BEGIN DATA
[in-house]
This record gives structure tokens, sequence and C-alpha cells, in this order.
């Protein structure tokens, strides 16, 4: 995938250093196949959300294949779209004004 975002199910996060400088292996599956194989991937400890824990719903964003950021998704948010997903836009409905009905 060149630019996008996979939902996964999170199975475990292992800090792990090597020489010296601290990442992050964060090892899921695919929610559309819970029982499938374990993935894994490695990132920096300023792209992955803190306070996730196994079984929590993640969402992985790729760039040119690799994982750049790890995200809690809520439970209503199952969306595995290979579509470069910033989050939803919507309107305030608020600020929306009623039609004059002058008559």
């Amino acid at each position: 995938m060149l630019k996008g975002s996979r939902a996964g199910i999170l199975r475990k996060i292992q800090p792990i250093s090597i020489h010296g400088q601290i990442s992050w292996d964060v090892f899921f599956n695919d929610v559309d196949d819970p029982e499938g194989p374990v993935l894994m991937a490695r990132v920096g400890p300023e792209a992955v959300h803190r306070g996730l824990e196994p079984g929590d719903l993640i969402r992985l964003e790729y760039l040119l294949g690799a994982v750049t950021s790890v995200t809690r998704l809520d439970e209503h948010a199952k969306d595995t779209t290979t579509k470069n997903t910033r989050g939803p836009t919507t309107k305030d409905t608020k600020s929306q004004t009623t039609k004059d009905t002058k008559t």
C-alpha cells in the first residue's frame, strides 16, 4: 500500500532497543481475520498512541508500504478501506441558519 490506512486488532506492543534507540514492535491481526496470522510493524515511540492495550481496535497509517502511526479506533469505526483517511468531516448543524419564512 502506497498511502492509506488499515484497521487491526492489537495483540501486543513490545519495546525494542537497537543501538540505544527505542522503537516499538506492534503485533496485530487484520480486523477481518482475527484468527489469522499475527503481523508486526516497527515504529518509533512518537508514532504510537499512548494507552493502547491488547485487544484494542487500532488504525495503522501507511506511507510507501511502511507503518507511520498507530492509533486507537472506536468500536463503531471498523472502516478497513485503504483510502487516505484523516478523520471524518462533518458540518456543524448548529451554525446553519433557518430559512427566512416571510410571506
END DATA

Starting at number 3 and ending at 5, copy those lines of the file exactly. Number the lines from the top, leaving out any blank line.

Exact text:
């Protein structure tokens, strides 16, 4: 995938250093196949959300294949779209004004 975002199910996060400088292996599956194989991937400890824990719903964003950021998704948010997903836009409905009905 060149630019996008996979939902996964999170199975475990292992800090792990090597020489010296601290990442992050964060090892899921695919929610559309819970029982499938374990993935894994490695990132920096300023792209992955803190306070996730196994079984929590993640969402992985790729760039040119690799994982750049790890995200809690809520439970209503199952969306595995290979579509470069910033989050939803919507309107305030608020600020929306009623039609004059002058008559």
């Amino acid at each position: 995938m060149l630019k996008g975002s996979r939902a996964g199910i999170l199975r475990k996060i292992q800090p792990i250093s090597i020489h010296g400088q601290i990442s992050w292996d964060v090892f899921f599956n695919d929610v559309d196949d819970p029982e499938g194989p374990v993935l894994m991937a490695r990132v920096g400890p300023e792209a992955v959300h803190r306070g996730l824990e196994p079984g929590d719903l993640i969402r992985l964003e790729y760039l040119l294949g690799a994982v750049t950021s790890v995200t809690r998704l809520d439970e209503h948010a199952k969306d595995t779209t290979t579509k470069n997903t910033r989050g939803p836009t919507t309107k305030d409905t608020k600020s929306q004004t009623t039609k004059d009905t002058k008559t």
C-alpha cells in the first residue's frame, strides 16, 4: 500500500532497543481475520498512541508500504478501506441558519 490506512486488532506492543534507540514492535491481526496470522510493524515511540492495550481496535497509517502511526479506533469505526483517511468531516448543524419564512 502506497498511502492509506488499515484497521487491526492489537495483540501486543513490545519495546525494542537497537543501538540505544527505542522503537516499538506492534503485533496485530487484520480486523477481518482475527484468527489469522499475527503481523508486526516497527515504529518509533512518537508514532504510537499512548494507552493502547491488547485487544484494542487500532488504525495503522501507511506511507510507501511502511507503518507511520498507530492509533486507537472506536468500536463503531471498523472502516478497513485503504483510502487516505484523516478523520471524518462533518458540518456543524448548529451554525446553519433557518430559512427566512416571510410571506